Give it a share!

It was a cold winter day in February of 1999 in the heart of Prescott, Arizona. I didn’t bring a jacket. We pulled up in my father’s ’97 black Pontiac Grand Am. Robert A Glick, CPA was elegantly carved on a light wood sign outside of the office. We walked inside, Robert was sitting there, a bit bleary-eyed, looking not too thrilled with his computer after the hard drive crashed while he was working through tax files for his clients. My father owned an IT business and had a service call to help. Looking at my grandfather defeated behind that desk, papers scattered everywhere, knowing he was going to redo several files, I knew, without a doubt, that I did NOT want to do accounting. 

 College at ASU for business was what you’d expect in terms of required courses. I took Accounting 1 and 2, had a horrible teacher who always thought we should have read a chapter ahead and be ready for a pop quiz about the things we hadn’t covered yet. 50% of the class failed. I managed to squeak by with my B with a few others at the top of the class (my first overall “B” ever, which was quite disappointing). Thank goodness I didn’t choose an accounting degree. That would have sucked. Graduation day came; I was ready for the world of running businesses. Within a week, I had my first job offer! I was going to join the ranks of new retail sales representatives at Verizon Wireless. Good thing I got that business degree. 

 Within a few years, my wife, best friend, and I started a cloth diaper e-commerce business. We knew we needed to keep track of our books. Naturally, the job fell to me, the person who didn’t want the job. After doing some research, it turned out that QuickBooks had moved online. In 2013, it wasn’t terrific. Googling for alternatives, we found Xero. It was, and is, amazing. It connected to our bank, worked with SquareSpace to bring over all our sales, and was accessible from anywhere. Maybe accounting isn’t so bad, after all? I had a fantastic rep to help me through things and a phenomenal experience with the company.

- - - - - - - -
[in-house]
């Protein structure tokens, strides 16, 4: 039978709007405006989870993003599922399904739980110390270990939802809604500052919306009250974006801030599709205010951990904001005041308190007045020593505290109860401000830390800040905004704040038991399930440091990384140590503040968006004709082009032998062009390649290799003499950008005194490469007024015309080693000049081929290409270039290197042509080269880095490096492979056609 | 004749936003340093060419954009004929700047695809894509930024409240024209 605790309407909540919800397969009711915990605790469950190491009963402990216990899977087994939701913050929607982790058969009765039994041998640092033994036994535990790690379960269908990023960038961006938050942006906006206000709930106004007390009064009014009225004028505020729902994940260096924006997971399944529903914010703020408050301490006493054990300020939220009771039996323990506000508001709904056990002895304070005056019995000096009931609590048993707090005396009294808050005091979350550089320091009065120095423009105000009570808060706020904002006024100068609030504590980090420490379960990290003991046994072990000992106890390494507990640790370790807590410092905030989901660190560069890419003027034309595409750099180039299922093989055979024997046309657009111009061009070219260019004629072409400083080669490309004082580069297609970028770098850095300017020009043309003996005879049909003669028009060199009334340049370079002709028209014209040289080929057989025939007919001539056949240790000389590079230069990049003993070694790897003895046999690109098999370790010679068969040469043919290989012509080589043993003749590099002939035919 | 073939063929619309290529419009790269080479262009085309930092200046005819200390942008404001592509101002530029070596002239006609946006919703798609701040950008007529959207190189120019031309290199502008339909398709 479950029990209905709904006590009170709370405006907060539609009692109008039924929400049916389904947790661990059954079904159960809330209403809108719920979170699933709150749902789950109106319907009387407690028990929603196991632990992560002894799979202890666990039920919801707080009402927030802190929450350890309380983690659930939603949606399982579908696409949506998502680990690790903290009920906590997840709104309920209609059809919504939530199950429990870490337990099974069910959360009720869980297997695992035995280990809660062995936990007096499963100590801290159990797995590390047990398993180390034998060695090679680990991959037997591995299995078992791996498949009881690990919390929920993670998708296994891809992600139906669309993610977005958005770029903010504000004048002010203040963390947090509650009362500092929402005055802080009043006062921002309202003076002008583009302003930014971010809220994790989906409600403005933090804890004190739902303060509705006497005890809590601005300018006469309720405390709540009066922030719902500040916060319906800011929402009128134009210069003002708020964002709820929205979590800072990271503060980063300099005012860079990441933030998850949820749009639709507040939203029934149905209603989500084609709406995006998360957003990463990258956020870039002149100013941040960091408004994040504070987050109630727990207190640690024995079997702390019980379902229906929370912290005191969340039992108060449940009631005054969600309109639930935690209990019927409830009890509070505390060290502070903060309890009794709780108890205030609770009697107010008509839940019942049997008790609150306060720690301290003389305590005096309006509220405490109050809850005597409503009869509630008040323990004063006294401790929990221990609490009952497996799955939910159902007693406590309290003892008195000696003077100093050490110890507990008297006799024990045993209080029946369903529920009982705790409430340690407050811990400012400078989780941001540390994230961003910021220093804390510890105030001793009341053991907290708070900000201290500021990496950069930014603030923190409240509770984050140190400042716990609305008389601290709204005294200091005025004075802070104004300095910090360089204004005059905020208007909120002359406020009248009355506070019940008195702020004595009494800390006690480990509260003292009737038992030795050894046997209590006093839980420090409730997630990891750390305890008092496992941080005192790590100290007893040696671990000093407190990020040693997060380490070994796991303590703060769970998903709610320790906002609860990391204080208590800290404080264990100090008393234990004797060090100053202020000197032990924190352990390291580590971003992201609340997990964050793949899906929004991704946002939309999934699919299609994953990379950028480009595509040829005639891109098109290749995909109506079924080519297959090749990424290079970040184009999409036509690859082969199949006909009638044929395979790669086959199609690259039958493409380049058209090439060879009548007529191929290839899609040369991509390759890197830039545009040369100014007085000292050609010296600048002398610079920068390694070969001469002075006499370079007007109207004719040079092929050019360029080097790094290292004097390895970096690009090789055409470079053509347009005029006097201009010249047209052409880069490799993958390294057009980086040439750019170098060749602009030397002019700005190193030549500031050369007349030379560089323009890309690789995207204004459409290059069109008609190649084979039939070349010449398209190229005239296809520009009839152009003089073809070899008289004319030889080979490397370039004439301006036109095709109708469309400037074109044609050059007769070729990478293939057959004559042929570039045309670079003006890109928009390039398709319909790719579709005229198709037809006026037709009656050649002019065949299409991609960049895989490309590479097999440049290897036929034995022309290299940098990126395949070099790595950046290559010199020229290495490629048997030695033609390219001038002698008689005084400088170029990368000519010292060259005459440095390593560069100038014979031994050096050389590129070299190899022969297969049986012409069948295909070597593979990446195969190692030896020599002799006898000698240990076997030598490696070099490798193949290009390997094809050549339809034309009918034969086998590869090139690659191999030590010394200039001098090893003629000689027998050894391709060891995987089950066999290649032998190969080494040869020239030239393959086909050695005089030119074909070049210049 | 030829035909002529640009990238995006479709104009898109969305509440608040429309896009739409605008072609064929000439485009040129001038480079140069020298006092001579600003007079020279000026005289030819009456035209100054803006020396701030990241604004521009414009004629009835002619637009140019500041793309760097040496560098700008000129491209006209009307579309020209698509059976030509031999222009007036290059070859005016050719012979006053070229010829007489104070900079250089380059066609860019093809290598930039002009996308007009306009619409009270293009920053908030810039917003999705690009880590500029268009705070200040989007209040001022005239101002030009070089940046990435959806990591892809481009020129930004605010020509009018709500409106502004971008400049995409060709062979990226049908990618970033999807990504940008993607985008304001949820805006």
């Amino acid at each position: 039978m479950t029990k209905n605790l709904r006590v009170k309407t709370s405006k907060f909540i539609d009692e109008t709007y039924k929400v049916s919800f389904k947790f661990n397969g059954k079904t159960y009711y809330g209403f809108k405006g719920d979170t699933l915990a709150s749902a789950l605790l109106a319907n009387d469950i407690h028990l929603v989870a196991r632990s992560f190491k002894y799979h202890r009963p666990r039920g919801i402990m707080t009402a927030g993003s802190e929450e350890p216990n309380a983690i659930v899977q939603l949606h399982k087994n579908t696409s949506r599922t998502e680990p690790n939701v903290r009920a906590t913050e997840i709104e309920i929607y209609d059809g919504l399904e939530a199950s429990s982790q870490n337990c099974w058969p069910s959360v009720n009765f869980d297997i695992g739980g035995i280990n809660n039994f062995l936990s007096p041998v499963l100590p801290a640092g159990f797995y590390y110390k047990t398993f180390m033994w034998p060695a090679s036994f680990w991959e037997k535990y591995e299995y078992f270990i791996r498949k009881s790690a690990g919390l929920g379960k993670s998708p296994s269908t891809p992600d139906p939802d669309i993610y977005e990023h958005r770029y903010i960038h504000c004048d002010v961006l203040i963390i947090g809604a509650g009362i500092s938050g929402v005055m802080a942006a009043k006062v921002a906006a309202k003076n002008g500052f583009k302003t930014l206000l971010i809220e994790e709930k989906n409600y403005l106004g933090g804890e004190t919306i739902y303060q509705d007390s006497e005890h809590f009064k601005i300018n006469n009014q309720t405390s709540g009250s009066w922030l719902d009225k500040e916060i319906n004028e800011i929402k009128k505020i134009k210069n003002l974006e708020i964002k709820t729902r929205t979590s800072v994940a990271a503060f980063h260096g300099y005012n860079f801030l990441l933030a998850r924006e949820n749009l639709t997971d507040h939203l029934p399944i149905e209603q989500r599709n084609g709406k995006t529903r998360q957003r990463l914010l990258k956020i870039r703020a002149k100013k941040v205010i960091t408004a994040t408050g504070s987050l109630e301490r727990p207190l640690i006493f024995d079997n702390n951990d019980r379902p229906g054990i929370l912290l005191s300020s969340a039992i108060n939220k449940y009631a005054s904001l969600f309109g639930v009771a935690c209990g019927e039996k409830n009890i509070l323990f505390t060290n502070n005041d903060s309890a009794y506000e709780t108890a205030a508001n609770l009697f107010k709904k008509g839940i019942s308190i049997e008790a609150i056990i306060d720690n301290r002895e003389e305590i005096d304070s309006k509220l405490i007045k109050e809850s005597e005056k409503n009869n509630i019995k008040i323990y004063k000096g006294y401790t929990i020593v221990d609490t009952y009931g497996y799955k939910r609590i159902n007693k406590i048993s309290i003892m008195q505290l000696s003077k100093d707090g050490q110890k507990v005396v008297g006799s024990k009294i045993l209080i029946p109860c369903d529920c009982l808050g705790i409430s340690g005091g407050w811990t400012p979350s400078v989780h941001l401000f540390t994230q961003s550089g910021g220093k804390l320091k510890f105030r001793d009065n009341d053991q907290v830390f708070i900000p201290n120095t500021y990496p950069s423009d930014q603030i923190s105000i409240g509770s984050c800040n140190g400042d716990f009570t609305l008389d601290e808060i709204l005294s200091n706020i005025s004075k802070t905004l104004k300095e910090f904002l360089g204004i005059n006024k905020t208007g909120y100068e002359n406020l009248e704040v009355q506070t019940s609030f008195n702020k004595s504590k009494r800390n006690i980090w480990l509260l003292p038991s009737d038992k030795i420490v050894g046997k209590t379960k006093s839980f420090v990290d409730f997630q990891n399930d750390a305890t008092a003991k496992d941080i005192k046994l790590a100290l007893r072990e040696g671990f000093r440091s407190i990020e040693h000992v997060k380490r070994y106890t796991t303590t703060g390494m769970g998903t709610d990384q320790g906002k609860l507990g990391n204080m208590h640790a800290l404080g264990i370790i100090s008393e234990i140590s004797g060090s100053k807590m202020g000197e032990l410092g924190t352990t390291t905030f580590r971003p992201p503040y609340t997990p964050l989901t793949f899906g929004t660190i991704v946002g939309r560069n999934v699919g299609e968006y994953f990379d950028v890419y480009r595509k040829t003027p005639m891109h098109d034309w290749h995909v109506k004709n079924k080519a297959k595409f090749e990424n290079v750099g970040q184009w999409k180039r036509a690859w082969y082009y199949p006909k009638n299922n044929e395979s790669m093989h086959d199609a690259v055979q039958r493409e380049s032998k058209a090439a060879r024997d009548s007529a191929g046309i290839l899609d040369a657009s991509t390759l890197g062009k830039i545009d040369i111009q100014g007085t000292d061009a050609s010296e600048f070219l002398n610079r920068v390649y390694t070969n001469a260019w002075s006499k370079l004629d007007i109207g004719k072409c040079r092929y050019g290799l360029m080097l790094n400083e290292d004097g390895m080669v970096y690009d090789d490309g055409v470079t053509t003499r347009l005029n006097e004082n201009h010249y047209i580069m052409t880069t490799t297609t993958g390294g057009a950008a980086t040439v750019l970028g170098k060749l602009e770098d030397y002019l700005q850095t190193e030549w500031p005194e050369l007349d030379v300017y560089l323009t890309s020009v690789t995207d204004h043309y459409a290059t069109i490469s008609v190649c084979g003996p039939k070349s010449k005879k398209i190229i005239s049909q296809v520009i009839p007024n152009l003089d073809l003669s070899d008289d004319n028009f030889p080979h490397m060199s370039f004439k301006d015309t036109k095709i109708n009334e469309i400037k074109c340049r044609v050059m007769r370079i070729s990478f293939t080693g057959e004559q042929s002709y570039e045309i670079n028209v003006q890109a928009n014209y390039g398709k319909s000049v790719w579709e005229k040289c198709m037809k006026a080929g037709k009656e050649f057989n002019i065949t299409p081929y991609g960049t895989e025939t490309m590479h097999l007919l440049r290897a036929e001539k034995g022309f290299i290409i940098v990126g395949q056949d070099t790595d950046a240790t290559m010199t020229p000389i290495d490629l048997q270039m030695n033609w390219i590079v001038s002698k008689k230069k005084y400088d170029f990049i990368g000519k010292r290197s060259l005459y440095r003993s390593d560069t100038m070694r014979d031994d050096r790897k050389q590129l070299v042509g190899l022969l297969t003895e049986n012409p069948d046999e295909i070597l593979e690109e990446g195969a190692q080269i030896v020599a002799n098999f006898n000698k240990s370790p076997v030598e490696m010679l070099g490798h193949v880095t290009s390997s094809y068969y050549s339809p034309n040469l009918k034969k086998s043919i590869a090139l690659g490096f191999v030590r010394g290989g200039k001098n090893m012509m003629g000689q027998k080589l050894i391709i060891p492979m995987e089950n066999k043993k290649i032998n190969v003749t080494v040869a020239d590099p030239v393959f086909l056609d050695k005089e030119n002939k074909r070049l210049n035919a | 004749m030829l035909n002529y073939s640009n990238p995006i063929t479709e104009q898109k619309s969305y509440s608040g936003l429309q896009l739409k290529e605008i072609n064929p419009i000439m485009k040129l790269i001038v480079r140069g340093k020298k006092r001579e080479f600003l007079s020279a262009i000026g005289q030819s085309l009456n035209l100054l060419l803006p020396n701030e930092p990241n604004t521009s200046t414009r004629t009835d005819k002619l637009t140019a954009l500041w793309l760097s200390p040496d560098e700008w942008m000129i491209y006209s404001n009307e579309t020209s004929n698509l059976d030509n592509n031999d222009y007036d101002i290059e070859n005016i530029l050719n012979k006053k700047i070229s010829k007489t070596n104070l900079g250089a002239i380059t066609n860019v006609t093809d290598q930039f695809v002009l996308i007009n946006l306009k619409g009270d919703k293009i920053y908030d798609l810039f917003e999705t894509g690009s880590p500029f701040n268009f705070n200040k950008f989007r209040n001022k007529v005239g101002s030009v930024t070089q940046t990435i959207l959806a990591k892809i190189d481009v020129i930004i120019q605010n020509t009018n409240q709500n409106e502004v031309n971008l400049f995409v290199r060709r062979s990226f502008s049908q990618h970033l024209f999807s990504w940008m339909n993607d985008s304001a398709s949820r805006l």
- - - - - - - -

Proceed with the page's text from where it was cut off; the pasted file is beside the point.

Shortly after that, I went to work for Xero. I started my career by advising small businesses, much like myself, who were getting set up on the software. I learned as much as I could about every integration, how Xero accounted for things, who it worked for, and bugged my accounting colleagues at the company about everything I could to learn more. Within the year, I was promoted to consulting Canadian accounting and bookkeeping firms. While there were some differences to pick up, it wasn’t difficult to learn. I started learning more about the firms, how they operated, what struggles they were having, and how Xero could help alleviate those. It was at this point that I started to re-evaluate my stance on the accounting world. It turned out to be much more interesting than the imagined paper ledger with debits, credits, adjustments, and totals. I would even venture to say that it was exciting at times to solve puzzles for the clients that the firms and I were helping. 

 I was offered another promotion, this time working in Phoenix. My first introduction was a human named Liz Mason. Her firm was, and is, the biggest Xero partner in Arizona. Once we had a chance to sit down and chat, Liz’s passion for the accounting industry and bringing it into the future was beyond engaging. Talking about what she had done for clients, how she viewed the future of the industry, and her excitement about technology solidified my feelings on getting my CPA. I definitely wanted to make my career in the accounting field. 

To date, I have helped thousands of businesses and hundreds of firms become more efficient in their operations, gain insight into their financials, and make better decisions about their operations. Having someone reach out and thank me for the organization and comfort that I’ve brought to their life is what I live for.  

I am an Accounting Guru at High Rock Accounting. I love to learn, leverage technology, and help businesses understand their financials. 

Written by:

Found this helpful?